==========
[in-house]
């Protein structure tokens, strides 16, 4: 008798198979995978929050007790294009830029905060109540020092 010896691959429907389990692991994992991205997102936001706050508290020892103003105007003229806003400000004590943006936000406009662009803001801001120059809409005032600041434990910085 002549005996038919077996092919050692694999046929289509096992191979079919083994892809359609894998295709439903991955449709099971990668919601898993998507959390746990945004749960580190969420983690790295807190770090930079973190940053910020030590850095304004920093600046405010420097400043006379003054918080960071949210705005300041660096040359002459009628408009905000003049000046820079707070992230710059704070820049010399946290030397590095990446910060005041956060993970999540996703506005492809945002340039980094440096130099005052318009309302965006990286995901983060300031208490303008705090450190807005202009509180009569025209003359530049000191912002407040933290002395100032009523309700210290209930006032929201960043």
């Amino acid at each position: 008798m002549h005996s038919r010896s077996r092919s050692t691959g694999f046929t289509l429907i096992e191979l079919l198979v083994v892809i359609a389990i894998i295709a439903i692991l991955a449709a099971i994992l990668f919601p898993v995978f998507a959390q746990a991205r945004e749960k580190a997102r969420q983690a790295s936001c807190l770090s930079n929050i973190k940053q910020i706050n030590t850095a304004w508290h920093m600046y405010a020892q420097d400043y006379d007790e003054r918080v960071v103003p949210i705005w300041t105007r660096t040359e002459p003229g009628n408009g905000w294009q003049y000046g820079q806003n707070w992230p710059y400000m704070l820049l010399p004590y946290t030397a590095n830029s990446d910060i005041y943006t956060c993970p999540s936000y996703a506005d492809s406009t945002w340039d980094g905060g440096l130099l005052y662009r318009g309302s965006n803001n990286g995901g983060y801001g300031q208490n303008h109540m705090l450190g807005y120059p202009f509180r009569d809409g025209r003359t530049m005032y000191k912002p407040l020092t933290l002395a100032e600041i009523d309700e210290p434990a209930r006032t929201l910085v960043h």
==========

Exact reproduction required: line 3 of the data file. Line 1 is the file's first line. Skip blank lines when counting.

């Amino acid at each position: 008798m002549h005996s038919r010896s077996r092919s050692t691959g694999f046929t289509l429907i096992e191979l079919l198979v083994v892809i359609a389990i894998i295709a439903i692991l991955a449709a099971i994992l990668f919601p898993v995978f998507a959390q746990a991205r945004e749960k580190a997102r969420q983690a790295s936001c807190l770090s930079n929050i973190k940053q910020i706050n030590t850095a304004w508290h920093m600046y405010a020892q420097d400043y006379d007790e003054r918080v960071v103003p949210i705005w300041t105007r660096t040359e002459p003229g009628n408009g905000w294009q003049y000046g820079q806003n707070w992230p710059y400000m704070l820049l010399p004590y946290t030397a590095n830029s990446d910060i005041y943006t956060c993970p999540s936000y996703a506005d492809s406009t945002w340039d980094g905060g440096l130099l005052y662009r318009g309302s965006n803001n990286g995901g983060y801001g300031q208490n303008h109540m705090l450190g807005y120059p202009f509180r009569d809409g025209r003359t530049m005032y000191k912002p407040l020092t933290l002395a100032e600041i009523d309700e210290p434990a209930r006032t929201l910085v960043h």